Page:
A: “That is dead true. Some of the headlines were indicative of just how much of a darkhorse I was. One of them said ‘Out of the Blue Thunderbolt’ and another said ‘Colossal X-Country Upset’. It was amazing. It was part of my advantage. I was so ‘in the moment’. No one had interviewed me and asked ‘do you want to win a gold for Canada?’ Pure was a good word to describe my dedication, focus and stride. What happened was amazing. There were so many little things that added up. I was the only female cross-country skier who specialized in skate sprinting at the time. All the other women had done everything. They were more tired. Every time they were racing, I was practicing on that one track. I was fortunately terrible at the other distances. I was not like the other racers and had to put all the eggs in one basket. By the time I was a teenager, I didn’t really have the endurance, but could really smoke them on a short distance.”
Q: Is there anything you did on the day you won Olympic gold in Torino that you never did before?
A: “I don’t think so. I think I used my age old tricks that no one would notice. That included drafting, tactics and passing on a downhill. Sara Renner explained in my retirement video that I was one of the only females employing tactics. That was surprising. Then I heard her say that, I thought it was true. The female racers at the time were just so strong and were trying to win every single metre. I wasn’t able to do that because I wasn’t as strong, so I had to use tactics, to control the pace, so I could have my little acceleration. If the fast girls burned off my sprint, I didn’t have a chance. So if I had to keep up with them, there was no sprint left. If I could make it slow and then fast, I could make a jump on it.”
Q: You excelled in the sprint events in cross-country skiing compared to the middle distance and long distance events. What are the biggest challenges cross-country skiers face when competing in a 1.1 km race?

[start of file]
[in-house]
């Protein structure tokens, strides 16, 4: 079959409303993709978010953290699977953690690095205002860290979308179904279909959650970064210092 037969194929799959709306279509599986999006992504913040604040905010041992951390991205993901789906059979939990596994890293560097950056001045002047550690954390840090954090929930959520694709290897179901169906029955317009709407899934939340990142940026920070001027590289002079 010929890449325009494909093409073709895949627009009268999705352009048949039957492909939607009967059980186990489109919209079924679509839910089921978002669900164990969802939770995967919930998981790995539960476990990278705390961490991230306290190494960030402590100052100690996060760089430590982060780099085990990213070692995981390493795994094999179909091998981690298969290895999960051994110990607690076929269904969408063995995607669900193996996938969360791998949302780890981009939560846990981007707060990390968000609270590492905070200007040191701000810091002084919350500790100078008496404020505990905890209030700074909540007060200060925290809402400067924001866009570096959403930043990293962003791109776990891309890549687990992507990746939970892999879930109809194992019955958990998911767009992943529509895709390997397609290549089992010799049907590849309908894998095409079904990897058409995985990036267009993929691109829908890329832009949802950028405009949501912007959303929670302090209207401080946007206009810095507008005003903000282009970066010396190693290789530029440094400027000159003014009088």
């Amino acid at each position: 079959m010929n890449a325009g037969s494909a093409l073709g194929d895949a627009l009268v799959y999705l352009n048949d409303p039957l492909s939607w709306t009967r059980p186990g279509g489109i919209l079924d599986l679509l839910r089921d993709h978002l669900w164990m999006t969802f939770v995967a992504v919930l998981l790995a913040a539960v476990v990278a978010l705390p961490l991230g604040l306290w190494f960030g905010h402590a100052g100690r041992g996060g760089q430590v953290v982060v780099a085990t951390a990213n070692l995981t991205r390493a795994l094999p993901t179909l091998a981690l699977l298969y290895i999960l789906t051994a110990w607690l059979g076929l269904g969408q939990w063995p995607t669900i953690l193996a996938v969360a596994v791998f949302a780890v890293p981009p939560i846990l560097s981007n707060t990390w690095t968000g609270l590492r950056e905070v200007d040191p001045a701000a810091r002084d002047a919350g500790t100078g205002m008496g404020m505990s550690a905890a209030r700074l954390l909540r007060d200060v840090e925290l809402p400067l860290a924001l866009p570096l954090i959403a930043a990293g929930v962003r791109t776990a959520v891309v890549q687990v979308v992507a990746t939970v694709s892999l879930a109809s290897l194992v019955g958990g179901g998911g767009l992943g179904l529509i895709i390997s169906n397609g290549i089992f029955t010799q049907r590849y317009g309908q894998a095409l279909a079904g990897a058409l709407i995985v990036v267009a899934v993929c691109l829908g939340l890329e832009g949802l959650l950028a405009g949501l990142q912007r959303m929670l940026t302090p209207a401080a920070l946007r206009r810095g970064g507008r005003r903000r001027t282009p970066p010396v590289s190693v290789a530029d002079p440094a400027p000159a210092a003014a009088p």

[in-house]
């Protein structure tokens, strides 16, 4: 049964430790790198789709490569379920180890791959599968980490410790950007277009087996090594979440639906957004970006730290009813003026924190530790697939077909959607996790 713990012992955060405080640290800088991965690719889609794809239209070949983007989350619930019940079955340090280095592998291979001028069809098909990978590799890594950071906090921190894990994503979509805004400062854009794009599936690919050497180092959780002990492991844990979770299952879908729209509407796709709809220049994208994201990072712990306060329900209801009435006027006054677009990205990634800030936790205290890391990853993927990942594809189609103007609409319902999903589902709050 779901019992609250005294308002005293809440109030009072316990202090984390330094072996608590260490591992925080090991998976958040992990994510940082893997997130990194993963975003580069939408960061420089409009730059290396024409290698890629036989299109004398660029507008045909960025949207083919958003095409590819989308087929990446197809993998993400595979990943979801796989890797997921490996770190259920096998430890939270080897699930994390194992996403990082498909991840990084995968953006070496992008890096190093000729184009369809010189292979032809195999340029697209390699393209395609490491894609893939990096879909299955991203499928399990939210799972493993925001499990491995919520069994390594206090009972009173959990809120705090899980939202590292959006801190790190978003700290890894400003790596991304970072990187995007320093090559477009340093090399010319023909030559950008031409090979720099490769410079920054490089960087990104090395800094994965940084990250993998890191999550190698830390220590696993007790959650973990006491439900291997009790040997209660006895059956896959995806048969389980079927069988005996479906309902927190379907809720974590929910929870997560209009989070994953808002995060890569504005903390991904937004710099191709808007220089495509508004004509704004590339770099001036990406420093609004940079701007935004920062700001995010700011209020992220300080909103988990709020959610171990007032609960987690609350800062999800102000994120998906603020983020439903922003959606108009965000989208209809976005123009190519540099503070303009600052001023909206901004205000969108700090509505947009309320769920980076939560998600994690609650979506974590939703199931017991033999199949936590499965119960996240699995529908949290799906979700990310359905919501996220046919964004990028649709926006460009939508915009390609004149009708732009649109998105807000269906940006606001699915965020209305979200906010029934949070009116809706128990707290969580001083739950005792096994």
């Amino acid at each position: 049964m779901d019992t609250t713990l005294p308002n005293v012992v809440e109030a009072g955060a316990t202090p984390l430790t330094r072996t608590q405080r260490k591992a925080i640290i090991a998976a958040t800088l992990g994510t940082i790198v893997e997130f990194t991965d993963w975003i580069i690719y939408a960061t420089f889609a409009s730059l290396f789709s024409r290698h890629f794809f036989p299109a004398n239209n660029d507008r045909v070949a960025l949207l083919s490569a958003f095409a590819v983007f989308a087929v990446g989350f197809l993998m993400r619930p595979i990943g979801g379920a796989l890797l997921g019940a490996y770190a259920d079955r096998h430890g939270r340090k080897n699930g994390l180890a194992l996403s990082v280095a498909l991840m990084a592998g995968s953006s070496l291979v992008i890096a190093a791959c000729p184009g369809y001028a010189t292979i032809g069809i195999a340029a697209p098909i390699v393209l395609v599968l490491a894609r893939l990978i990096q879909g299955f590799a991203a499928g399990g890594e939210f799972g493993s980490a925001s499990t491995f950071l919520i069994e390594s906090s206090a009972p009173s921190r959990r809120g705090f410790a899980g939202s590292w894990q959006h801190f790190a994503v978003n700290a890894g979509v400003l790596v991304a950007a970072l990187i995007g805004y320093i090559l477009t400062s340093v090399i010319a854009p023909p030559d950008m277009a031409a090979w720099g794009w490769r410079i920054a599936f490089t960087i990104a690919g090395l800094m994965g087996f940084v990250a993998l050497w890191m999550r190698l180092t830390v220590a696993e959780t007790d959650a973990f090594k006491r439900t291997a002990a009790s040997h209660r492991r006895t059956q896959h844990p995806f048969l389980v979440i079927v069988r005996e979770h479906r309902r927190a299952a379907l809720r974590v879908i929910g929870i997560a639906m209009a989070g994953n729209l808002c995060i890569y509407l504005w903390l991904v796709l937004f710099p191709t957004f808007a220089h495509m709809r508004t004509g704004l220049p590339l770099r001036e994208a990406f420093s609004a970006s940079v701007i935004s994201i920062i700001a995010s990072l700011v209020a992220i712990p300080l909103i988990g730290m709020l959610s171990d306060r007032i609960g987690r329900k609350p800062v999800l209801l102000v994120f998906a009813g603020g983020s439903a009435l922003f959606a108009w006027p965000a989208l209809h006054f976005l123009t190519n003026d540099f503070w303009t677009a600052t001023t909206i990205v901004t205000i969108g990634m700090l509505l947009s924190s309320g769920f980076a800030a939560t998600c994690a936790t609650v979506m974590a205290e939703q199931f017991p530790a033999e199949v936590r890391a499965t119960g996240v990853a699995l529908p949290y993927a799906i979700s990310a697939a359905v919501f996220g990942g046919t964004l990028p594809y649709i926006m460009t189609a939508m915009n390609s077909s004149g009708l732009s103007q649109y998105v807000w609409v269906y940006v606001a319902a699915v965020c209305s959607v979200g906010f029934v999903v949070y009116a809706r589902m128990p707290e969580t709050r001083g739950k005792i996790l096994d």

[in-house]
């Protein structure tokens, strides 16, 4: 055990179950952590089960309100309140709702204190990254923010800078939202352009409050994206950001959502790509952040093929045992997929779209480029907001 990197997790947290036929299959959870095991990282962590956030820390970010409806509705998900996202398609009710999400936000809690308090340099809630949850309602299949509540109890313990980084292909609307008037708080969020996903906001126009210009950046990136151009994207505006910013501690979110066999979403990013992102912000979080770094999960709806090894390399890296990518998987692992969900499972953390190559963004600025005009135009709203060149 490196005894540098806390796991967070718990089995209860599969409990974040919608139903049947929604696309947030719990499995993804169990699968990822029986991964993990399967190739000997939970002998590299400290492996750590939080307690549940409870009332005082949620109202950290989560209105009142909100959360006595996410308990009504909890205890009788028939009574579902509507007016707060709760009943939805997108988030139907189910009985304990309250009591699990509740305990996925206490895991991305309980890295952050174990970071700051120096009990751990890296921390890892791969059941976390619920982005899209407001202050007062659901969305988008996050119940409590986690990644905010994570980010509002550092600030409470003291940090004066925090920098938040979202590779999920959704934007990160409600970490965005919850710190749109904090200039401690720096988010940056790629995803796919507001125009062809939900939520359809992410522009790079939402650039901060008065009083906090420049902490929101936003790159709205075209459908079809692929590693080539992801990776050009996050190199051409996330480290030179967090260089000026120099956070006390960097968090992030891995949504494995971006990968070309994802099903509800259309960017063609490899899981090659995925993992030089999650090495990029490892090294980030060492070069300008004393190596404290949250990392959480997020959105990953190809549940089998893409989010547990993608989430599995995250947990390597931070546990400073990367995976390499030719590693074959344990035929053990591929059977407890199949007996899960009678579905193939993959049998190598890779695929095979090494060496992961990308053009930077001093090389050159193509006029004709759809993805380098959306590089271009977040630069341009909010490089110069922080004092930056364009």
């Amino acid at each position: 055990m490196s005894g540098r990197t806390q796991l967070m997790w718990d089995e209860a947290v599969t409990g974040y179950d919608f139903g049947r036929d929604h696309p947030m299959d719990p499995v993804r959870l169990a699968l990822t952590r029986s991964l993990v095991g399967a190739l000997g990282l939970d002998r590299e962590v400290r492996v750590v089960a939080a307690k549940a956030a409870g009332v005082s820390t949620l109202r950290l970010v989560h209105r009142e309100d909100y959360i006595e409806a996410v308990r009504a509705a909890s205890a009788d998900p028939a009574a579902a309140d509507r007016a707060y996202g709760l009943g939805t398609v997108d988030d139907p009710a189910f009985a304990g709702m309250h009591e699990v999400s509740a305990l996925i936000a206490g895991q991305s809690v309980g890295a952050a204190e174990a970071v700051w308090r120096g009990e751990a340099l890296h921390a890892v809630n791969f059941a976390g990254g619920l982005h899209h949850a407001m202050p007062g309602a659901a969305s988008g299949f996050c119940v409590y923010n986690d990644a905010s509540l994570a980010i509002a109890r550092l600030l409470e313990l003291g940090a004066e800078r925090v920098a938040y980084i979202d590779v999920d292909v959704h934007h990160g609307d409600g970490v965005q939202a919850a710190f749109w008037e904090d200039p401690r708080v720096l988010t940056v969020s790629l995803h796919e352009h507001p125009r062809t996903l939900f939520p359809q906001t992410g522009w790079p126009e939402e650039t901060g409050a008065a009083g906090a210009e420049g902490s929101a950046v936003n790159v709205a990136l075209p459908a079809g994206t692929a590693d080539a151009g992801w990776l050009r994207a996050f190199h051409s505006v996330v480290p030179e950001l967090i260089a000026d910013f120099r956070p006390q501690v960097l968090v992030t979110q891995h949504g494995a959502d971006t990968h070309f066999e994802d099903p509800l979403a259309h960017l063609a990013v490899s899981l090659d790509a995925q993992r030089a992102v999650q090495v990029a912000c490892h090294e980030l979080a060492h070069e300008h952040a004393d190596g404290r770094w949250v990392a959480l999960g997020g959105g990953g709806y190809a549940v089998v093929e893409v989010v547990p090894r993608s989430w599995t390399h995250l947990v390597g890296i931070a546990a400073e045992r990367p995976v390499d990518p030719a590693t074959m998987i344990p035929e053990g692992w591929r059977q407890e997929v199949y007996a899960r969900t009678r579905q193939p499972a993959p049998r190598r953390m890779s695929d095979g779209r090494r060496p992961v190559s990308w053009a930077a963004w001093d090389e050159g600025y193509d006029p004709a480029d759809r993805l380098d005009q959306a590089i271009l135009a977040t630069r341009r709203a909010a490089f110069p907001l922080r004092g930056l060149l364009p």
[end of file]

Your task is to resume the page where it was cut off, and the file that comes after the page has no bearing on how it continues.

A: “It is a wild race because there is a qualification against the clock, then a quarterfinal, semifinal and final. There is an endurance component there as well. The main challenge with that race format is that the stakes are so high with the little bumps and jostles. You really cannot recover from the smallest mistake.
The reason why they invented the race was to make cross country skiing more exciting. I was so glad they made our sport more exciting. Before 2002, it was like they told us to go out into the woods and come out later, and we will tell you who won. It became an event that was great and the spectators would really want to watch.”
Q: Your sister Rosanna has become a high performance biathlete. This past winter she won a World Cup biathlon bronze medal in Germany. How special has it been for you to see your sister reach international success?
A: “I am overjoyed about my sister’s historic medal performance and I know that over the decades to come she will appreciate it more and more. She is still in the thick of training and motivating herself, and working so hard, she can barely enjoy her accomplishment. Having retired myself, I can say it is nice and enjoy the medals a bit. Rosanna is so focused, determined and strong and an incredible athlete. She is only the third Canadian woman ever to win a World Cup medal in biathlon. To shoot all 20 targets is amazing. This is the hardest sport by far. She is a darn good shooter.”
Q: You are president and founder of the Fast and Female program. What can you tell me about the program?
A: “We try to empower the next generation of female leaders by encouraging them in sports. We have hundreds of elite athletes and volunteers who come out and help us in “Fast and Female.” I don’t do it alone. I can barely empower my way through a paper bag without my whole team helping me. We have a lot of athletes throughout North America who work really hard and dedicate their time. I am fortunate that we have been able to put on dozens of events across Canada because the athletes are so dedicated.”